United States of America, Plaintiff-appellee, v. Mitchell H., Defendant-appellant.united States of America, Plaintiff-appellee, v. Juweette W., Defendant-appellant, 182 F.3d 1034 (9th Cir. 1999)Annotate this Case
Patricia A. Gitre, Gitre & McLeod, Phoenix, Arizona, for defendant-appellant Mitchell H.
Carmen L. Fischer, Phoenix, Arizona, for defendant-appellant Juweette W.
Linda C. Boone, Assistant United States Attorney, Phoenix, Arizona, for the plaintiff-appellee.
Appeals from the United States District Court for the District of Arizona Roger G. Strand, District Judge, Presiding D.C. No. CR-97-00589-RGS
Before: Harlington Wood, Jr.,** Alex Kozinski and Pamela Ann Rymer, Circuit Judges.
Mitchell H. and Juweette W., juveniles charged with assault and premeditated murder, appeal the district court's decision under 18 U.S.C. S 5032 (1994), to transfer their cases for adult prosecution. As we decided in United States v. Gerald N., 900 F.2d 189, 190-91 (9th Cir. 1990), we have jurisdiction over such interlocutory appeals. Prior to hearing the government's motion to transfer, the court ordered both defendants to submit to a psychiatric examination. Unsuccessful in their claim of Fifth Amendment privilege,1 the defendants met with a government-selected psychiatrist. Each provided information about himself and his background, and the court ultimately relied on this information in deciding to transfer the cases.
The existence of a Fifth Amendment privilege turns on "the nature of the statement... and the exposure which it invites." In re Gault, 387 U.S. 1, 49 (1967). The goal, of course, is to protect a person from incriminating himself in any pending or future criminal proceeding. See Allen v. Illinois, 478 U.S. 364, 368 (1986). A juvenile transfer hearing is not itself a criminal proceeding. See Kent v. United States, 383 U.S. 541, 555 (1966). While transferring a case may have serious implications, see id. at 557, determining the proper forum in which to try an accused juvenile is not akin to determining his "guilt or innocence, or even [his] delinquency or non-delinquency," United States v. A.R., 38 F.3d 699, 703 (3d Cir. 1994).2 In this context, a juvenile's statements during a psychiatric evaluation serve a " `limited, neutral purpose.' " Id. (quoting Estelle v. Smith, 451 U.S. 454, 465 (1981)).3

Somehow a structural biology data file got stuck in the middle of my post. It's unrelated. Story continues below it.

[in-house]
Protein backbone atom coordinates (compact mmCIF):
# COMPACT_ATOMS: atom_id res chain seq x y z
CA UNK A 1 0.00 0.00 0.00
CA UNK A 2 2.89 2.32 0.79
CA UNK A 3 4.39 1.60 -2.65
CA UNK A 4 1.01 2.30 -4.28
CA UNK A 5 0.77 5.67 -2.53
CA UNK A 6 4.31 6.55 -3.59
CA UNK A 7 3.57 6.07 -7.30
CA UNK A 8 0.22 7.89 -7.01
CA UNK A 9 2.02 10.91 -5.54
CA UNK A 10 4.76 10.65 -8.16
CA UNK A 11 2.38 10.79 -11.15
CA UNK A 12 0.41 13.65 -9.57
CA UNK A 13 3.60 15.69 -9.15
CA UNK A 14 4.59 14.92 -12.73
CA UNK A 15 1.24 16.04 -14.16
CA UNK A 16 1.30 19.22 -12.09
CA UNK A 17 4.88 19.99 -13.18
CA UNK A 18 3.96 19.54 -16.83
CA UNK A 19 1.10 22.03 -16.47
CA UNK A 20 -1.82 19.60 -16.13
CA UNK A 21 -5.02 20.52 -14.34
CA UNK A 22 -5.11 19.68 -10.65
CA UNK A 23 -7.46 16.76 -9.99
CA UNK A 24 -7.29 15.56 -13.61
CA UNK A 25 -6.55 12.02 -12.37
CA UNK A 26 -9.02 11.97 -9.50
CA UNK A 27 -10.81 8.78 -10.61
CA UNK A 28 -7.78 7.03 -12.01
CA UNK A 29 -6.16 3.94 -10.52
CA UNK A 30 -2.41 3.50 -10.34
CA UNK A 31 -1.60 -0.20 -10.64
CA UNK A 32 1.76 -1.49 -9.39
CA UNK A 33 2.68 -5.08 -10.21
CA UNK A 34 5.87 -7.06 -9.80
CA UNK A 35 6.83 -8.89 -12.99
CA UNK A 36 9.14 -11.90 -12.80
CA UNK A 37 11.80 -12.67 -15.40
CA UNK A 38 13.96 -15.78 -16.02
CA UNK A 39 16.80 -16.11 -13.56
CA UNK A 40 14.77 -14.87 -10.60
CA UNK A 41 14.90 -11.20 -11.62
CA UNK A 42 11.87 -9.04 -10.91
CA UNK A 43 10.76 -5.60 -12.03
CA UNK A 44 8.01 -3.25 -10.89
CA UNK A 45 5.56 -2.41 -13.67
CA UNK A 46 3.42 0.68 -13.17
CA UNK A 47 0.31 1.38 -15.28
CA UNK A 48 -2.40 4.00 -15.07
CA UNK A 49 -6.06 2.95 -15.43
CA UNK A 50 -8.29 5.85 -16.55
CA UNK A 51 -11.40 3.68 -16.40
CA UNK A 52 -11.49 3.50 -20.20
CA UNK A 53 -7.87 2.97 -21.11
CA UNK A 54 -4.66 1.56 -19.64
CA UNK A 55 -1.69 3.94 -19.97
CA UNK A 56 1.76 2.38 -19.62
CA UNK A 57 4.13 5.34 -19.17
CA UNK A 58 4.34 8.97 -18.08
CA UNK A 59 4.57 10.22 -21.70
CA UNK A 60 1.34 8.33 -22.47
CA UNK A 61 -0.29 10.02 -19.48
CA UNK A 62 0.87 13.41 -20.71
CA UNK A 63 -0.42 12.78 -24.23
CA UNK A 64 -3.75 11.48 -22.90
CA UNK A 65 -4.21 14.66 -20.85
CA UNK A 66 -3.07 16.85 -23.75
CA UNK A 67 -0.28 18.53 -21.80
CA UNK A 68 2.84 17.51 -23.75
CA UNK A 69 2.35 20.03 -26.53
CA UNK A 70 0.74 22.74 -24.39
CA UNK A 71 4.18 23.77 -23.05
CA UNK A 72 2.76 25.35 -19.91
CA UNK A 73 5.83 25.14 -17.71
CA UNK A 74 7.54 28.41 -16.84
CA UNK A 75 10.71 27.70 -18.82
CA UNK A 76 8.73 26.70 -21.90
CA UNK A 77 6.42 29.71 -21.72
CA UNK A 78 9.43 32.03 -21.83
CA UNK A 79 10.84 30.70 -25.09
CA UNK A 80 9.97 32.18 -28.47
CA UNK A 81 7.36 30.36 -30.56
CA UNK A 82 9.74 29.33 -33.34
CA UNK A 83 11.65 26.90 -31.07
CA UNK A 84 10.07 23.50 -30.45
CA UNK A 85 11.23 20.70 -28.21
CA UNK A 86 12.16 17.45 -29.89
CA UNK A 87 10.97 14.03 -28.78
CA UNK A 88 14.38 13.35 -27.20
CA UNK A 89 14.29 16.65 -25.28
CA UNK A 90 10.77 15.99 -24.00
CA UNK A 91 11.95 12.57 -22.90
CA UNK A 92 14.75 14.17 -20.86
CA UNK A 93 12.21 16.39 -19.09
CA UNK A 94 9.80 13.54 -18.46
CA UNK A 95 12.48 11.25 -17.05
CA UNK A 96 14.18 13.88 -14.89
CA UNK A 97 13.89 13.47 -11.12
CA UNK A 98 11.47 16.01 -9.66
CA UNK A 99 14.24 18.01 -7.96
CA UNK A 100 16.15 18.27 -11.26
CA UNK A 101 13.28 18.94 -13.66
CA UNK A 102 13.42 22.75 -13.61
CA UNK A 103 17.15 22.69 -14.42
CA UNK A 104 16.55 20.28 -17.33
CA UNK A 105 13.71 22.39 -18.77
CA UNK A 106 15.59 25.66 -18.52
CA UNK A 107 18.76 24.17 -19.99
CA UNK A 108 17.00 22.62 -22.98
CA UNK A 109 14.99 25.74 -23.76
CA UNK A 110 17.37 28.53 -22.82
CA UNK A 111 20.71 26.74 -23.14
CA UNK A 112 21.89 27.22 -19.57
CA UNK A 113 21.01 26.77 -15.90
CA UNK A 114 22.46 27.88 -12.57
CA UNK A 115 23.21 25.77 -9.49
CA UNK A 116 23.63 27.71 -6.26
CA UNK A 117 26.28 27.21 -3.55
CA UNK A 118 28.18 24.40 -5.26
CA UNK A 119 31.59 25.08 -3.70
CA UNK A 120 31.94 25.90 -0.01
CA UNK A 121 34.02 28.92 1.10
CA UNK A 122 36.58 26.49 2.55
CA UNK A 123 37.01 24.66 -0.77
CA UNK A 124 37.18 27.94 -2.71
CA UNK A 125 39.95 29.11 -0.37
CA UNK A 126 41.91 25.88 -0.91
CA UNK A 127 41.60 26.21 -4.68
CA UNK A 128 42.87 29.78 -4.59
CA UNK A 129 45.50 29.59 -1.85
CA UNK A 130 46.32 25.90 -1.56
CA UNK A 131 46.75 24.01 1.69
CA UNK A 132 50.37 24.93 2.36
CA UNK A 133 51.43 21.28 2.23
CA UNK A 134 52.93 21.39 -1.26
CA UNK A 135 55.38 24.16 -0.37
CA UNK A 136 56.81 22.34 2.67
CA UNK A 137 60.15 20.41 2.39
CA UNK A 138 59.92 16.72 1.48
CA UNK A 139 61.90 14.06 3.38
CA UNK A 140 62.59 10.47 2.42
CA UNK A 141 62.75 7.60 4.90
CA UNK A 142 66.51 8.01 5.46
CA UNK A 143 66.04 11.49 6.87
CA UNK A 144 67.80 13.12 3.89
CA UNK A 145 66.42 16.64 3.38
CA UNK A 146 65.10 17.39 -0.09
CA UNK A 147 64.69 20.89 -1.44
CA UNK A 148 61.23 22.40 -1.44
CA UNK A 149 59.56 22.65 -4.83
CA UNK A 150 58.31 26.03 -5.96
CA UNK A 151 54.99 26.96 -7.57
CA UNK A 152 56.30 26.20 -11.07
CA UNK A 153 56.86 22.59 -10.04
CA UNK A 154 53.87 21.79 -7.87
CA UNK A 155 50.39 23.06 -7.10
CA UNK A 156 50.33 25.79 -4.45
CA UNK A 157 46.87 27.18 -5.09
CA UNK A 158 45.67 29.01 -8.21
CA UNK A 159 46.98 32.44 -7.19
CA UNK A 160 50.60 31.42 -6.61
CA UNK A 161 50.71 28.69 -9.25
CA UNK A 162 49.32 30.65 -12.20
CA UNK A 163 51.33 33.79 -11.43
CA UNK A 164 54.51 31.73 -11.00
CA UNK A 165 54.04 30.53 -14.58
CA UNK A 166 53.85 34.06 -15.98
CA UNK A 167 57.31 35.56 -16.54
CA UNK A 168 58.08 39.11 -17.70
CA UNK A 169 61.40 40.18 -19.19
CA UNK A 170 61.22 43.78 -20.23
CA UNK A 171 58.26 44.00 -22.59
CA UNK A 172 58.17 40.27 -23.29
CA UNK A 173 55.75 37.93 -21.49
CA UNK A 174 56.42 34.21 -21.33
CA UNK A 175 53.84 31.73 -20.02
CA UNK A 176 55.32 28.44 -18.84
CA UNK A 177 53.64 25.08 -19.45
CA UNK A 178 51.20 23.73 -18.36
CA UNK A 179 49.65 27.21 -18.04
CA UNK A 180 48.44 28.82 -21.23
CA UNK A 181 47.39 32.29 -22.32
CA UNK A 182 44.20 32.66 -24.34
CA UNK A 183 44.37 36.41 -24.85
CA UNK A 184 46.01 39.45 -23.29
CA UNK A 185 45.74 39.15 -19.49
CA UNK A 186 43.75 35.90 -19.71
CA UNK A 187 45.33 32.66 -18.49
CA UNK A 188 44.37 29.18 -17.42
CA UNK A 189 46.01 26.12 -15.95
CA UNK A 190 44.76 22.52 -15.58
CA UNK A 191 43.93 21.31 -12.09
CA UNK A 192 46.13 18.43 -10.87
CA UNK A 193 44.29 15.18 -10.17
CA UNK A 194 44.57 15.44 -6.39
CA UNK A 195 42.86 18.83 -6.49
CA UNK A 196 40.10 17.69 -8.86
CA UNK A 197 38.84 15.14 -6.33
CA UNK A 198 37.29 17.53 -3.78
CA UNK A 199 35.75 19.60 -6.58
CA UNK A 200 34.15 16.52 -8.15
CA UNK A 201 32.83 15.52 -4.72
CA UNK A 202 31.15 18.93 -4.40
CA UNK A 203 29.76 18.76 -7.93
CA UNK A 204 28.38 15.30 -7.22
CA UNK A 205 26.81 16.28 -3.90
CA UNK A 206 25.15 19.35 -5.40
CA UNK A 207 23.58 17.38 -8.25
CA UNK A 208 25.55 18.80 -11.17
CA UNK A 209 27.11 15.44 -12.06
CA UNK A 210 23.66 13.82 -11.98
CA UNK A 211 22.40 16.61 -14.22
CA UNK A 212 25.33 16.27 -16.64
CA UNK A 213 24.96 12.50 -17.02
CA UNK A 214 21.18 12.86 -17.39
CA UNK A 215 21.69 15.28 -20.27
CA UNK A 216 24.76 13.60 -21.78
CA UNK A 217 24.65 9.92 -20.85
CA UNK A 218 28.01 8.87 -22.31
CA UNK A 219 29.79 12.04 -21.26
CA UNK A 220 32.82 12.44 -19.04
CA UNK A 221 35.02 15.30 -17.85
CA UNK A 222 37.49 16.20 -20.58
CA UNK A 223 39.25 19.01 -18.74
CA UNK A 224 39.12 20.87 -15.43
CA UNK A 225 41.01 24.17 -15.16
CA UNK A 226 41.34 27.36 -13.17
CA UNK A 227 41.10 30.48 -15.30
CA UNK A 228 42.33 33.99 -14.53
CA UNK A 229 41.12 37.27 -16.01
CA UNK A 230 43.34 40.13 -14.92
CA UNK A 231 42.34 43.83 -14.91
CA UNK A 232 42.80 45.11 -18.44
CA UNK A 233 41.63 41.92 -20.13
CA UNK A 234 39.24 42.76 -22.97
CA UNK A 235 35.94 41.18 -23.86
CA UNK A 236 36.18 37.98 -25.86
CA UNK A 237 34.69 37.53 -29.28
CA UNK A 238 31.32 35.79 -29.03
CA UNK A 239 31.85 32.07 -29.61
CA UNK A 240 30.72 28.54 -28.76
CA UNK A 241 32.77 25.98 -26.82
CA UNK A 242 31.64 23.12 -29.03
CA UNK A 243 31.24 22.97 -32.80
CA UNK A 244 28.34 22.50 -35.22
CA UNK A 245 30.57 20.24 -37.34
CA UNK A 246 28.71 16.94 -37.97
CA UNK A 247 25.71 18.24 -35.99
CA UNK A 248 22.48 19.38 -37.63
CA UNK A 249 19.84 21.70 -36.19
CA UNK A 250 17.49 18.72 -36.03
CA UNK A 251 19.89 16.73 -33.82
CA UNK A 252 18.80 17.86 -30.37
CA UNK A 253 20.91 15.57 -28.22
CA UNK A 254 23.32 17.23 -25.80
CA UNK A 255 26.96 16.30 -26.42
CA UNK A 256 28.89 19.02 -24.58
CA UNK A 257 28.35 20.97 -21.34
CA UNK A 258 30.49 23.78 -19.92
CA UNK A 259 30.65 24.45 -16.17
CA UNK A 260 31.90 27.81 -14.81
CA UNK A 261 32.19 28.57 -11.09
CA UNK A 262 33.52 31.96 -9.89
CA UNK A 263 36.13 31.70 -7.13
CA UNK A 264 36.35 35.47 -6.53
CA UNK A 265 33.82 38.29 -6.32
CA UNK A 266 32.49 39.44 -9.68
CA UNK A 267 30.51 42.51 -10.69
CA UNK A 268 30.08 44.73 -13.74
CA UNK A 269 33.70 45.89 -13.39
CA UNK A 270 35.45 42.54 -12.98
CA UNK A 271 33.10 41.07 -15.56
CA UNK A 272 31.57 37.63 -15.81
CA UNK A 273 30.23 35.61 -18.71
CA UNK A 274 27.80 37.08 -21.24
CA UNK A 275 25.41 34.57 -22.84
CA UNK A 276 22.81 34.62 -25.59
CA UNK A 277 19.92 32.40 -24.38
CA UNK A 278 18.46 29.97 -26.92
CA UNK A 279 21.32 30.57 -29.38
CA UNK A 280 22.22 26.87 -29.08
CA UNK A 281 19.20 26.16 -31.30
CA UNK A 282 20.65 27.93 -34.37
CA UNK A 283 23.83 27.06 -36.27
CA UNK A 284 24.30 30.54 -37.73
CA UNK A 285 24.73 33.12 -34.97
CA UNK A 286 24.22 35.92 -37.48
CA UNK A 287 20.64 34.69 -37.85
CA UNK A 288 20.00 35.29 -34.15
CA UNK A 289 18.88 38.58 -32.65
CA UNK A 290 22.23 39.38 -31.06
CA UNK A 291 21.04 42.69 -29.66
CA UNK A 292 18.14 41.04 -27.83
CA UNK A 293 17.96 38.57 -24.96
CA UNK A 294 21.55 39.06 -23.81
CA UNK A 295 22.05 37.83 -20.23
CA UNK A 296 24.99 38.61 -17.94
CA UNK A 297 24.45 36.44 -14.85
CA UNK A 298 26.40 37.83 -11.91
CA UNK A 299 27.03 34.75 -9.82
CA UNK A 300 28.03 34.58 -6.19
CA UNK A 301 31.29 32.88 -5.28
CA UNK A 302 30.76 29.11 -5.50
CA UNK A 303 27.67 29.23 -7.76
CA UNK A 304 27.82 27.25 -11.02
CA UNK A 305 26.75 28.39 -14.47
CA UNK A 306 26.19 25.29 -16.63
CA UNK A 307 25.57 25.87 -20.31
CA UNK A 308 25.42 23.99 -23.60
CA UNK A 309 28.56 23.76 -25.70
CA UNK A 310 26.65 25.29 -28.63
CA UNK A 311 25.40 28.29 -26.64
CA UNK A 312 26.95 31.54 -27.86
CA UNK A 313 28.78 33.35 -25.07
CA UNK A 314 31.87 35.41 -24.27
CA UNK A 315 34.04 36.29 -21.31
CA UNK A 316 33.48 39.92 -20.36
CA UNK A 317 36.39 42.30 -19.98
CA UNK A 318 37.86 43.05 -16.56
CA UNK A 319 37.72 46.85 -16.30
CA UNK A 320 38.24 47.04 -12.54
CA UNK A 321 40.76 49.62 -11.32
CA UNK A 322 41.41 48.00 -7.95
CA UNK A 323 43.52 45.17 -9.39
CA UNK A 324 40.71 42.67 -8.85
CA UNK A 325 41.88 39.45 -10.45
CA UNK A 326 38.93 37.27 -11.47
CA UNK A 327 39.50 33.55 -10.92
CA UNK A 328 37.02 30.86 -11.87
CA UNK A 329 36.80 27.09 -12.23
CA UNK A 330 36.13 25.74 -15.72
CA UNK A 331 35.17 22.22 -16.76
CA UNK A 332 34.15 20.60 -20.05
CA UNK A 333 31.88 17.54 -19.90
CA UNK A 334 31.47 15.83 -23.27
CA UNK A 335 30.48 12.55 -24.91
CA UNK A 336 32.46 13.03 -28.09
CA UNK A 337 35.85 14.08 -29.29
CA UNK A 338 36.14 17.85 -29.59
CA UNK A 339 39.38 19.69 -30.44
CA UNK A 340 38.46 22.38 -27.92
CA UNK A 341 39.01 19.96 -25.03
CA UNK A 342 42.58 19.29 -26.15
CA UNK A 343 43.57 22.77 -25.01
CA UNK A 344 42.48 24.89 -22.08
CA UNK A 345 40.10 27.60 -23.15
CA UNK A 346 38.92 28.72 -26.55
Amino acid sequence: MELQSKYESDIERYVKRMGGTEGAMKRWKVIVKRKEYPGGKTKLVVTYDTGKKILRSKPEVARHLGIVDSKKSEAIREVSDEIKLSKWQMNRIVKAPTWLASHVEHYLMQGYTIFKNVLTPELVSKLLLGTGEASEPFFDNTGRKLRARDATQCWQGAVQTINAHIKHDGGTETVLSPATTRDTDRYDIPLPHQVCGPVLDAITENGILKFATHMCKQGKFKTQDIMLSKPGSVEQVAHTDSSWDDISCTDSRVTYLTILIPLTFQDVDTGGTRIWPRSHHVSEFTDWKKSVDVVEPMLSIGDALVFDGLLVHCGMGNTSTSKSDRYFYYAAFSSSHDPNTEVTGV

The transfer statute itself confirms our assessment. A juvenile's statements "prior to or during a transfer hearing... shall not be admissible at subsequent criminal prosecutions." 18 U.S.C. S 5032. By so limiting the use of statements made during a pre-hearing psychiatric evaluation, this provision ensures that a juvenile does not unwittingly incriminate himself.
We therefore join the Third Circuit in holding that ordering a juvenile to submit to a psychiatric evaluation prior to a transfer hearing does not implicate or violate his Fifth Amendment privilege against self-incrimination.
We address appellants' remaining contentions in an unpublished Disposition.
The panel unanimously finds this case suitable for decision without oral argument. Fed. R. App. P. 34(a) (2).
The Honorable Harlington Wood, Jr., Senior United States Circuit Judge for the Seventh Circuit, sitting by designation.
Although he joined Juweette W.'s objection below, Mitchell H. did not raise the Fifth Amendment issue on appeal in his opening brief. Ordinarily, we do not review issues raised for the first time in a reply brief. See Boldt v. Crake (In re Riverside-Linden Inv. Co.), 945 F.2d 320, 324 (9th Cir. 1991). However, since the government had a full opportunity to brief this question in response to Juweette W.'s appeal, and thus is not prejudiced, we exercise our discretion to consider this issue vis-a-vis both defendants.
Because transferring a case for adult proceedings may result in longer imprisonment, United States v. J.D., 517 F. Supp. 69, 71 (S.D.N.Y. 1981), concluded that a juvenile's "liberty is... very much at stake" and thus that the Fifth Amendment applies to transfer proceedings under section 5032. Since J.D., the Supreme Court has clarified that "the fact that incarceration may result" is not dispositive of the Fifth Amendment question. Allen, 478 U.S. at 372. We therefore agree with the Third Circuit that the reasoning in J.D. is not persuasive. See A.R., 38 F.3d at 704 n.6.
We agree with the Third Circuit that a juvenile transfer hearing is a close cousin of a competency hearing: " [B]oth deal with whether a defendant should be exempted from criminal prosecution because he falls within a category of persons who, in the eyes of the law, are not viewed as fully responsible for their acts." A.R., 38 F.3d at 703.